The George Inn on Borough High Street is a medieval pub whose name comes from the George and the dragon story. The George is the only surviving galleried London coaching inn. William Shakespeare is believed to have drank here, his plays were almost certainly put on in the courtyard during his lifetime. Rebuilt in 1677 after fire destroyed most of medieval Southwark.

Return to London Bridge Tube station: London Bridge to Rotherhithe; Jubilee Line eastbound to Canada Water (2 stops), change for overground northbound services to Rotherhithe (1 stop). Then it's a 5 minute walk to

The Mayflower in Rotherhithe, which dates from 1620. Originally called the Spread Eagle it was renamed after the Pilgrim Fathers' ship. The pub claims to be the oldest London riverside pub.

Here ends the central Zones 1 & 2 leg of the list


Stout individuals will continue, the sensible will stop, visiting the final two pubs separately. 

Rotherhithe overground station to Hampstead : take a southbound service to Canada Water (1 stop), change to the Jubilee Line westbound to London Bridge (2 stops), change to Northern Line (via bank) northbound to Hampstead (10 stops). From Hampstead station it's about a mile to your next stop (or you could catch the 600 bus).

Spaniards Inn, Hampstead Heath believed to have been built in 1585 on the Finchley boundary, with the tavern forming the entrance to the Bishop of London's estate

Retrace your steps to Hampstead tube. Take the Northern Line (any route) southbound to Camden Town (3 stops), change to Northern Line northbound to High Barnet (10 stops)

Ye Olde Mitre, Chipping Barnet is all that remains of three inns that were amalgamated into one in 1663 - 'The Rose', 'The Crown', and a wine tavern known as 'The Man'. Within a few years the combined name 'The Rose, The Crown and The Man' became 'The Rose The Crown and The Mitre', eventually becoming The Mitre. The Mitre has a couple of Civil War claims to fame, King Charles is alleged to have stopped here en route to Oxford, and General Monck stayed here in 1660.

* To all my fellow teachers out there, of course that should say 'grapheme', not 'letter', but apart from those of us at the chalkface and Ofsted inspectors who else will know what I'm on about?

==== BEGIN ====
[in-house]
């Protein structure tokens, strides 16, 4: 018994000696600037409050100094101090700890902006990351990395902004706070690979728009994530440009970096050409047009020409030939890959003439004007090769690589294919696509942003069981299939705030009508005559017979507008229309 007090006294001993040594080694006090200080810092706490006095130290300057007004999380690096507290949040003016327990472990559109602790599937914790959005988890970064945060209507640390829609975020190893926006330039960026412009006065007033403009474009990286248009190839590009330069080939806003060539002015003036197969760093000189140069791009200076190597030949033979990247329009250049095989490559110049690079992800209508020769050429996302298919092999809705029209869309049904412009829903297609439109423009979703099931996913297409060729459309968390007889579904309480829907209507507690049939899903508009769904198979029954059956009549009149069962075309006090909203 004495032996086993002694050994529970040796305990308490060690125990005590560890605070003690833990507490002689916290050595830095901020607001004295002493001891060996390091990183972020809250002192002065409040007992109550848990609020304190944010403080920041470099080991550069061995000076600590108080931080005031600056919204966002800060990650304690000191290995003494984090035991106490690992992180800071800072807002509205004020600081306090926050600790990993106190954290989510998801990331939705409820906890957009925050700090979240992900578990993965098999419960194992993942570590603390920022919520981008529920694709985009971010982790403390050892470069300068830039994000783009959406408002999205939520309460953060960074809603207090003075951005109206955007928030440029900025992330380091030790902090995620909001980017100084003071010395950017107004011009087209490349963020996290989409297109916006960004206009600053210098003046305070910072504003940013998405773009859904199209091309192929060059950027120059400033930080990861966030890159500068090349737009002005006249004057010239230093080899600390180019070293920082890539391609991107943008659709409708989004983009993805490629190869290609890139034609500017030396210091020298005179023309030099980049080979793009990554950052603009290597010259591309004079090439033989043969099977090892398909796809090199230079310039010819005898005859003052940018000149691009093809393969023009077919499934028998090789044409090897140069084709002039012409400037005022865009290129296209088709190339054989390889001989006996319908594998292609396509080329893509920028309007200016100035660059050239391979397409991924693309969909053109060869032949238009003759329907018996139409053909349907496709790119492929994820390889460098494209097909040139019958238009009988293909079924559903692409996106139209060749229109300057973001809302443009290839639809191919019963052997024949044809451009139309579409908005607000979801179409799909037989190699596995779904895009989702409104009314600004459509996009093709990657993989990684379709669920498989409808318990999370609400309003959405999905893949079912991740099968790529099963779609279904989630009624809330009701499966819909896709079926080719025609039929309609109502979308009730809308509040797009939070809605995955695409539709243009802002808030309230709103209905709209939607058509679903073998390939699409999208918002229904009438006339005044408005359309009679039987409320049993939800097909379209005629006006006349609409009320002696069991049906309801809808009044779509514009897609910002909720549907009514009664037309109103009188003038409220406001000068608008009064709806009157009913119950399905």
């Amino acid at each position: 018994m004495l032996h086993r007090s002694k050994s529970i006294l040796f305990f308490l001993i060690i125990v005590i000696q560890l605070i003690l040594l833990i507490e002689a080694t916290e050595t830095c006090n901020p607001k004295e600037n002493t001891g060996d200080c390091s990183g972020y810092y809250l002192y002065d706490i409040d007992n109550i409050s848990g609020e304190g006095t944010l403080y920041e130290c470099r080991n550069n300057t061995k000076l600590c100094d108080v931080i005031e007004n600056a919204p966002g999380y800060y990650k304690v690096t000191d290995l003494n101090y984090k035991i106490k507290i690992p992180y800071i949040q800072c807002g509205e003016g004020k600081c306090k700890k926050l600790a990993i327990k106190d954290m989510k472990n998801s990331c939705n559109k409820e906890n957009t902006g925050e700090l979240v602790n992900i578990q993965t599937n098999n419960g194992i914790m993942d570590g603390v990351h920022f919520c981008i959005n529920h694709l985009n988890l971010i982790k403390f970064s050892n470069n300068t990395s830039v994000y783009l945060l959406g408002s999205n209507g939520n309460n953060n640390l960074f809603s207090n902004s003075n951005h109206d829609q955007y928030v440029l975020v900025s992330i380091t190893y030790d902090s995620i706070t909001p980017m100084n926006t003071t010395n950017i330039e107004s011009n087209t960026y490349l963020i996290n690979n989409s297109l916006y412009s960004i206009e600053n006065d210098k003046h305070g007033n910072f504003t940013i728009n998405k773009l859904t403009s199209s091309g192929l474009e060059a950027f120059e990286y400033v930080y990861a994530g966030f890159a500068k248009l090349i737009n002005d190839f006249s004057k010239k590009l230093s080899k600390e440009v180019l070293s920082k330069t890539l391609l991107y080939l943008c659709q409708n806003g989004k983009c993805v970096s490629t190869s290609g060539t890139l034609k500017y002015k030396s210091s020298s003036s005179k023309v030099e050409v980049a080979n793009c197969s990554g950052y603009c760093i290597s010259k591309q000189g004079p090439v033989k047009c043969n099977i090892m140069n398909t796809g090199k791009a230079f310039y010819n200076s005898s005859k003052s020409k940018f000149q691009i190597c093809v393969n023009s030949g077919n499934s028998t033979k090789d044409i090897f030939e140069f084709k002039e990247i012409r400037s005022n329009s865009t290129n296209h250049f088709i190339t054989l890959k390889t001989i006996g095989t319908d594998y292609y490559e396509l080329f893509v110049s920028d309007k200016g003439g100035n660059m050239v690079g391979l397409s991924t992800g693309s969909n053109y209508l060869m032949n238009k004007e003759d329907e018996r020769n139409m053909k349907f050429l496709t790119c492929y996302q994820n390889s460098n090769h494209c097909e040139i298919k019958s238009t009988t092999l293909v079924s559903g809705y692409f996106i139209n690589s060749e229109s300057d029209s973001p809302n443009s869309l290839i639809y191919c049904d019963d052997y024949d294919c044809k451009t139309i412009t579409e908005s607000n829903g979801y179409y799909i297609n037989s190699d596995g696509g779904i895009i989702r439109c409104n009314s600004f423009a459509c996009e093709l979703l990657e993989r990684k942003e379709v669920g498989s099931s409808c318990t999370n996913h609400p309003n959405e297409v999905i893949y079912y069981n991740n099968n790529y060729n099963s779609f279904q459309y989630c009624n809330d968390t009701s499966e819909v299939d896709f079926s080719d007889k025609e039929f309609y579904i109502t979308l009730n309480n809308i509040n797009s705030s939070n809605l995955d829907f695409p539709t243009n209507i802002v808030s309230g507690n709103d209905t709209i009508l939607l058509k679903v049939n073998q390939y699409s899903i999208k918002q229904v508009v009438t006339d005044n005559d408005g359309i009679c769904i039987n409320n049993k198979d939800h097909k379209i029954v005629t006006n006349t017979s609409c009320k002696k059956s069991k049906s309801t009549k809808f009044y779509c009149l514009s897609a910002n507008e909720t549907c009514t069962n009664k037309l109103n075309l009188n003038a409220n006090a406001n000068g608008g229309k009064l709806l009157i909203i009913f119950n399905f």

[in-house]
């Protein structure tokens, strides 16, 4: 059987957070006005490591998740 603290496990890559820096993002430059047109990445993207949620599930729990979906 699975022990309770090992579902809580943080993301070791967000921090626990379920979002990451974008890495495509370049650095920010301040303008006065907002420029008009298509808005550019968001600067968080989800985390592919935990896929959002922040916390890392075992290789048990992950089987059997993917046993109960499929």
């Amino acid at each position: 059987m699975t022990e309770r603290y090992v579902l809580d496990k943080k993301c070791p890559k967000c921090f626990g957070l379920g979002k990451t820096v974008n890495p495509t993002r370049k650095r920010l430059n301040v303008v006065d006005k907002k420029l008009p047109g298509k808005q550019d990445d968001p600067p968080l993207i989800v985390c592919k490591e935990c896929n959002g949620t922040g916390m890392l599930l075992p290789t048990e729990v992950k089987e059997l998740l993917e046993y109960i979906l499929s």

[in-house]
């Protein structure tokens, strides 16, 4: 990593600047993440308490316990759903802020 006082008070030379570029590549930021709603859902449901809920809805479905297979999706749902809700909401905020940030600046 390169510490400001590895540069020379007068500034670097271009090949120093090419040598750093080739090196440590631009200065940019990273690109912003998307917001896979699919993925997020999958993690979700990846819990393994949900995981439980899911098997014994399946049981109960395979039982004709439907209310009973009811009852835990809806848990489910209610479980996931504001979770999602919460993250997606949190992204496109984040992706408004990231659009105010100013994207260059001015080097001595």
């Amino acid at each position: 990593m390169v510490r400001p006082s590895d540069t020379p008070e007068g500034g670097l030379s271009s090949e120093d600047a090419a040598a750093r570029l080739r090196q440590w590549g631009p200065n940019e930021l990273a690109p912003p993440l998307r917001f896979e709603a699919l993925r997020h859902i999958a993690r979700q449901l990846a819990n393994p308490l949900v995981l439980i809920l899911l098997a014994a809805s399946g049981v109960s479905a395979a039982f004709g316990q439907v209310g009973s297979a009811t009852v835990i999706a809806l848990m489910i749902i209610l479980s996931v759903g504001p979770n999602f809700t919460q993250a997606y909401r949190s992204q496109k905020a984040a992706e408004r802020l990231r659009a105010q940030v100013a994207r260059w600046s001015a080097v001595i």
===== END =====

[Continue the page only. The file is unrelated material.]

For those of you new to the blog, and wondering where all the other parts of the ECW Travelogue London entries are, go to the drop down menu, select ECW Travelogue then click on the label 'London'. Alternatively click here.

Postcodes for SatNavs/Google maps - for travel instructions see embedded map
Red Lion, Royal Lane, Hillingdon UB8 3QP
The Crown and Treaty, 90 Oxford Rd, Uxbridge UB8 1LU

The Dove 19 Upper Mall, Hammersmith, London W6 9TA
The Old Red Lion,72 High Holborn, WC1V 6LS
Optional: The Devereux,20 Devereux Ct, Temple, WC2R 3JJ
Ye Olde Cheshire Cheese 145 Fleet Street EC4A 2BU
Viaduct Tavern, Newgate Street EC1A 7AA
Optional: Hung Drawn & Quartered 26-27 Great Tower St, Tower, EC3R 5AQ
The George Inn 77 Borough High St SE1 1NH
Mayflower, 117 Rotherhithe St, Rotherhithe, SE16 4NF

Spaniards Inn, Spaniards Road NW3 7JJ
Ye Olde Mitre 58 High St, Chipping Barnet, Barnet EN5 5SJ

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  1. Interesting post and a few of them I know but the Mitre used to be my go to pub when I lived in Barnet, also full of teachers of a Friday afternoon/evening, well it was when my wife used to teach in the nearby girls secondary school!
    Best Iain

    1. Teachers in pubs? A slur on the profession. Or should that be a slurred profession? Ruminate fiercely. Five hundred words, deadline a week on Friday.

  2. Excellent - I have added the Cheshire Cheers to my list of places to amble around once the current madness has ended, I also want to visit the Grapes, so maybe a visit to the Mayflower at the same time.. and as I'm down that way, a visit to my favourite London pub the Dean Swift will certainly be on the cards!

    1. Thanks Steve.

      Somehow I always end up in the Coal Hole on The Strand. Absolutely no connection to the Civil Wars at all.

    2. The Cheshire Cheese is an excellent place to retire to. The bottom basement used to be the coolest place on hot summer days, and the added advantage of a crap mobile signal if you are dodging work! I've done most of the pubs in that area at some point, but generally gravitate to the mediaeval environs of the Blackfriars, all 20th century of course.

  3. Very cool! I've only been to the UK once (back in 2013) and stopped in a few pubs - great atmosphere and pints. The whole small town vibes fit so well with the pubs. Here in the US, I don't venture to bars or clubs - most are not so inviting.